Sunday, August 31, 2014

Author Interview: Manjul Bajaj: Come Before Evenings Falls: Another Mans Wife: Elbies Quest

She lives near the capital of India along with her husband and two sons. She did her Masters degree in two different streams after finishing her Graduation. For a long period of her career she focused on the rural development and got extremely fascinated by the beauty, wisdom, traditions, rituals, complexity, culture and lot of things in the rural life.

Welcome Manjul.

Your real name and pen name?
Both are the same – Manjul Bajaj.

Please share some of the best memories of your childhood

My childhood was spent in a very large and rambling old house with gardens, vegetable patches, scores of fruit trees and just untended wilderness too.  Being surrounded by greenery and open spaces and living in a sparsely populated neighbourhood that was ideal for long walks and cycling trips was what makes my childhood special to me.

About your education

I graduated in Economics from Delhi University and went on to do my post- graduation in Rural Management. Later I did an MSc in Environment Management from the University of London.

What career did you plan during your education days

None really. I was very unclear about what I wanted to do till I heard of the Institute of Rural Management Anand. It was founded by Dr. Verghese Kurien and aimed at sending young professionally trained Indians to the villages and bring about change at the grassroots. The idea of it appealed greatly to me and I took admission in what was a very challenging and wonderful course and which lead into my career as a development and environment professional.

What languages you can speak and write?
English, Hindi and bits of Gujarati. I comprehend Punjabi but do not read or write it. I have a certain flair for spoken languages (but not scripts) - if I spend 3-4 days surrounded by people speaking any language I very quickly pick up the rudiments of it. I can get by in many Indian languages in the sense that I can ask and answer basic questions – about food, time, directions et al.

What is your biggest source of inspiration in life

If you mean inspiration for my writing I would say it’s the work of other authors. Even, after having read thousands of books I still haven’t lost that sense of wonder about how marvellous a thing a book is – of how a story can transport you completely outside of yourself and take you into the very heart of life itself, how it can expand you and connect you with all that is, how it can literally transcend barriers of time and space and make you inhabit lives and worlds not your own.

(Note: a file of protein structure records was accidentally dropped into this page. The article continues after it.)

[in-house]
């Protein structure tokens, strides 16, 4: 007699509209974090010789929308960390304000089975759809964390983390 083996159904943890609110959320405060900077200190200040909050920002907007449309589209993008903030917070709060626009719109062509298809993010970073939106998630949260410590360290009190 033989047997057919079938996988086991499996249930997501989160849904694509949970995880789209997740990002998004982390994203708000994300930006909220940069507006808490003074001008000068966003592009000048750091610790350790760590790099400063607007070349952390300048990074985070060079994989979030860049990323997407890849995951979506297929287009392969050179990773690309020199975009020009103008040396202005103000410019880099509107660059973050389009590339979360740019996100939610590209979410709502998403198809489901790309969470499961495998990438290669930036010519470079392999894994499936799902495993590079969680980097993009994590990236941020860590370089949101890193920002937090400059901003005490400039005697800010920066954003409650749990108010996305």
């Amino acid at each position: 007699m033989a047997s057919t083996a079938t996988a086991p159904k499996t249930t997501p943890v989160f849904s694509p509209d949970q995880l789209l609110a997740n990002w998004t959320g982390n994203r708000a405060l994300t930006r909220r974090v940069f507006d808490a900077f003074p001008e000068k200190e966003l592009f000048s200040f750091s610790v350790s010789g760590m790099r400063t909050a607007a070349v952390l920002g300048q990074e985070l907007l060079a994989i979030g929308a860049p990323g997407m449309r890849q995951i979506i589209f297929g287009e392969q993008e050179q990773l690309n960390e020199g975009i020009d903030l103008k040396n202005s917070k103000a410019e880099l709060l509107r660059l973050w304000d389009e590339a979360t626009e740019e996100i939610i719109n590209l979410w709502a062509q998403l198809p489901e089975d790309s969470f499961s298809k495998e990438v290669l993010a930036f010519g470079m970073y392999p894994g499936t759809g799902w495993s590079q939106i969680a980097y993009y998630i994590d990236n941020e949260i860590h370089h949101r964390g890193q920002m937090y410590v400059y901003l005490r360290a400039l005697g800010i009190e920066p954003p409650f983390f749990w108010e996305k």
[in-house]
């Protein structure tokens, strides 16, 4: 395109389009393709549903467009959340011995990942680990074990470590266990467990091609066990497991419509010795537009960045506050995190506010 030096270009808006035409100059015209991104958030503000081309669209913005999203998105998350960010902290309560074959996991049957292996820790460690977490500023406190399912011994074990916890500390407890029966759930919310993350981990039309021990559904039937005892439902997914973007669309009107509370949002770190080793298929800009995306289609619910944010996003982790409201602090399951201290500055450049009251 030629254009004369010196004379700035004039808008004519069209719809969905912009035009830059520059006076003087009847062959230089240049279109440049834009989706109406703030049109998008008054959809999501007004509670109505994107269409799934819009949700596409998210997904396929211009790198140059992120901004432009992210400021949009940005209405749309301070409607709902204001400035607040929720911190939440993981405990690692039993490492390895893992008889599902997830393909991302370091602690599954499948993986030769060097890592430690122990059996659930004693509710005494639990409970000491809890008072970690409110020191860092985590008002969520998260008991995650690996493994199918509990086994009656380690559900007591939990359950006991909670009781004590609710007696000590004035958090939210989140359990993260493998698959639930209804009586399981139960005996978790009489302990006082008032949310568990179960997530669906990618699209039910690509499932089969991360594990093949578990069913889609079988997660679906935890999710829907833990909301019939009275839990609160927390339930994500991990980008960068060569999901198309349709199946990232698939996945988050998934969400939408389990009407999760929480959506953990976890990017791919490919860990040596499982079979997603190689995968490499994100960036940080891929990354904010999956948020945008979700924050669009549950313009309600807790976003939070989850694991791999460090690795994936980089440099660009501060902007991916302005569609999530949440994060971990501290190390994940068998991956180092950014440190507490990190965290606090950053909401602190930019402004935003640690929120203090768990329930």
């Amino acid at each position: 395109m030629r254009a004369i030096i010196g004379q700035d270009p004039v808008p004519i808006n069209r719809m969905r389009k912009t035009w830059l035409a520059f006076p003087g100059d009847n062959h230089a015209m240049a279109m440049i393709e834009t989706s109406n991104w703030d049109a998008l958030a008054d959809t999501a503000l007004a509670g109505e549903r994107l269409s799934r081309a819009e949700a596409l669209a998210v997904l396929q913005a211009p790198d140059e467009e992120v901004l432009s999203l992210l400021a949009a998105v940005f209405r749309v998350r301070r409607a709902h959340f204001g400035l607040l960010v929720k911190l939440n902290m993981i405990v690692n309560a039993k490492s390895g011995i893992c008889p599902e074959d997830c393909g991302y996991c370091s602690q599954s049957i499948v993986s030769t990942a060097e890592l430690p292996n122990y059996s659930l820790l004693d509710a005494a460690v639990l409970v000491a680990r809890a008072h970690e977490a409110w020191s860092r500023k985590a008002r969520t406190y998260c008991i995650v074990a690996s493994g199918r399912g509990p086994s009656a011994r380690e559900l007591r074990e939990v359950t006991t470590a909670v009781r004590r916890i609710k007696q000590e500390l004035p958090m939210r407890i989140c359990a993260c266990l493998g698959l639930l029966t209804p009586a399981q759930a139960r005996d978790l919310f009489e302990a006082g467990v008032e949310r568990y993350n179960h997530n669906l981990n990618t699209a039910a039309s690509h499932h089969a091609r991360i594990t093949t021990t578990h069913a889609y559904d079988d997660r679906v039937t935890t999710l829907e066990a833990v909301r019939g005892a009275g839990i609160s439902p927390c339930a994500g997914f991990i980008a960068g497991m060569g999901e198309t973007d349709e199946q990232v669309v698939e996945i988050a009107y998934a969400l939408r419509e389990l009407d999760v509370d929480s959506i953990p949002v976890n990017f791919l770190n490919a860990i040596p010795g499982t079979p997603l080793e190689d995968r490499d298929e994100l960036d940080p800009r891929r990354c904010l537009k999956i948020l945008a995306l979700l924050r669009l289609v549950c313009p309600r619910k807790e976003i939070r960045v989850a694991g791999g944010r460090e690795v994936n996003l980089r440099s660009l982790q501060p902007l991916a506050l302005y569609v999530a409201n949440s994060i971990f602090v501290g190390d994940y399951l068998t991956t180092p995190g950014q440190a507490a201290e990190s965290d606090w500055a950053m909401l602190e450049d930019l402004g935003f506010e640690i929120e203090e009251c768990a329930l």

What hurts you most in this world?

Many things hurt me about our world but the most significant I think would be inequality of treatment among humans – among men and women, between classes, between races. Also, the loss of diversity upsets me – when species, languages, cultures begin to die and are increasingly replaced by one uniform, dominant civilizational norm it saddens me. It is sad that the winners are such losers and they don’t even know it.

What is the biggest challenge you have faced? How did you overcome it?

I had to come to terms with the sudden death of a very close friend. It was very difficult because you can’t argue with death or with the dead. It took me several years to arrive at an acceptance of what was. I didn’t really overcome it as much as let Time do what it does with grief – blur its edges, grow a skin of life over it.

What is your favourite genre and why?

Literary fiction. I like serious writing that engages my heart and my mind both. I like the hoops literary fiction writers go through as they make sense of life and the world around them. I like the ambition and earnestness of the literary fiction writer which somehow seems to say to the reader “I’m not writing for your entertainment, I’m writing for dear life, for our better survival as a species.”